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A wonderful, far-reaching and exquisitely written story following a London family over four generations. William Hastings, a manual worker, marries young and is conscripted into the Navy during World War I. After a brief experience of life abroad in Malta, he is killed at Gallipoli. His widow Amelia bravely raises her only child, Billy, alone in poverty in a small Battersea house - Billy in due course becomes a worker for a bicycle manufacturer and a considerable cyclist himself. But he misses being picked for the Olympic team, and this and World War II put an end to his cycling career. Like William, Billy leaves to fight in a war (World War II in his case) having recently married. His harrowing experiences of war will change him for life and he returns an in some ways broken man, content with a small house in Mitcham and a job as a school caretaker and handyman. His son Will is conceived on one of his leaves, his daughter Janet after World War II. Will is born with a physical handicap to one hip - this grows worse the older he gets, and he has to spend some considerable time in hospital, where he develops a passion for books which in due course, once he's out of hospital and determined to live as normal a life as possible, gets him good marks at school and an Oxford scholarship. At Oxford he meets a beautiful and kind girl called Madeline and, after an uncertain beginning, does very well, eventually launching into a career as an Oxford English don and a parallel career as a womanizer. Will and Madeline's daughter Billie grows up against a background of tension in her parents' marriage, and bonds strongly with her grandparents Billy and Ruby. As she grows up, she becomes increasingly drawn to art, and the final section of the novel describes her struggles to develop a career as an artist and to find out more about her family's past, against a background of family and romantic tensions and dramas. The novel ends beautifully, with a true air of hope (nice to have some optimism these days!).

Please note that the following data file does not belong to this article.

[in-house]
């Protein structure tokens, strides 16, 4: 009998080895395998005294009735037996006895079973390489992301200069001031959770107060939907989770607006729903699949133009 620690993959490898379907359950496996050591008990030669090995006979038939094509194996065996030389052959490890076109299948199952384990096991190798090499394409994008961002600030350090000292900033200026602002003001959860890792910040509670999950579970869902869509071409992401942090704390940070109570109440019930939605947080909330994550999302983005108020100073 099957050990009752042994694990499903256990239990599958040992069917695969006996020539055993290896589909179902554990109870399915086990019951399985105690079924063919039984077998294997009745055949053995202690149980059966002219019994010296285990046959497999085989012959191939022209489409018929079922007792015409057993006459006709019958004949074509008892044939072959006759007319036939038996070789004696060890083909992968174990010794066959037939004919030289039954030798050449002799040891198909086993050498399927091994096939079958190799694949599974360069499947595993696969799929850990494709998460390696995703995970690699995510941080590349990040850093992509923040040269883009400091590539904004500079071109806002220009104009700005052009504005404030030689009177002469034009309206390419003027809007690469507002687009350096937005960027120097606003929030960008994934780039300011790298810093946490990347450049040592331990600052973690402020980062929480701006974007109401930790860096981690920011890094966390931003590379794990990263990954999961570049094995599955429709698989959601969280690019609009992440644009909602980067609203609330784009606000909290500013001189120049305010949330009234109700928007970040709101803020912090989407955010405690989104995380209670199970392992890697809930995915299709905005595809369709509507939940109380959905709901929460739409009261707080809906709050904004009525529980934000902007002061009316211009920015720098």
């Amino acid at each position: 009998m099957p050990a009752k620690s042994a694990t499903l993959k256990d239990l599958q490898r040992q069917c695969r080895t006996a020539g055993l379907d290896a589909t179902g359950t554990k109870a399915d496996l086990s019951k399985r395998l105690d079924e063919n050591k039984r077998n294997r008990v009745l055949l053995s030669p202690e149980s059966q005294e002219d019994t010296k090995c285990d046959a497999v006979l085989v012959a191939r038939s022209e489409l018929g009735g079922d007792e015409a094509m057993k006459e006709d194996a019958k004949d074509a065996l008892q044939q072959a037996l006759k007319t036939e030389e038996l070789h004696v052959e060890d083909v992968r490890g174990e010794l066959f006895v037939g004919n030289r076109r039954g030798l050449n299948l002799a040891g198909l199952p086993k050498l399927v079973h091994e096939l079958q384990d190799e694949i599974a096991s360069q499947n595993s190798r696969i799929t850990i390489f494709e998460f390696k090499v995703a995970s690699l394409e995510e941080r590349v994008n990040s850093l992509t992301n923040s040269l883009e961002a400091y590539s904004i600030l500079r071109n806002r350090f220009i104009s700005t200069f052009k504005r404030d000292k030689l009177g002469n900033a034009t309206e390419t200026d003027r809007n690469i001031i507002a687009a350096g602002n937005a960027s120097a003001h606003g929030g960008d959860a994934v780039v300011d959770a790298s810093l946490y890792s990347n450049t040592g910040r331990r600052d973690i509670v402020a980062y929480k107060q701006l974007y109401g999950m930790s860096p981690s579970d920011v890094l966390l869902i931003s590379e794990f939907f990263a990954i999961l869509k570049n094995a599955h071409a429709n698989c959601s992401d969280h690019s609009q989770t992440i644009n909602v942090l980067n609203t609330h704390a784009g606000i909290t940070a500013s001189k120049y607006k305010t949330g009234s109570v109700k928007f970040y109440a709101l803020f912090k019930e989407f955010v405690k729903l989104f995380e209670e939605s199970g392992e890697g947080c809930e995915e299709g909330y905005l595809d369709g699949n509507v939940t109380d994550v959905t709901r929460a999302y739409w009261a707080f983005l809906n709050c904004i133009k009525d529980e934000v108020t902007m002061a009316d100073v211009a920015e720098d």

I loved this book, and felt that Baker's historical research was particularly impressive. All the characters, and their environments, came beautifully to life. Like Carol Birch in 'Turn Again Home' she deftly pictured the family's evolving circumstances, but went one further than Birch in showing in detail the family progression from working class suburbia to academia and work in the arts, and how this affected the relationship between the generations. The material on the two world wars was well written, with no hint of melodrama, and the later sections about Oxford and London beautiful, particularly Will's experiences trying to adapt to Oxford college life as a student, and Billy's determination to become an artist. The dialogue was believable and Baker never let herself become sentimental - this was a moving book but one that could also be quite grittily tough at times. I still had a few questions to ask at the end of the book: the sections on William and Billy were very slightly slow getting started, for example, and I might have preferred a bit less on them and a little more explanation of why Will became such a womanizer, and how this affected his wife and daughter. But these are tiny criticisms of a very impressive achievement - realistic fiction at its best. Buy it and you won't be disappointed.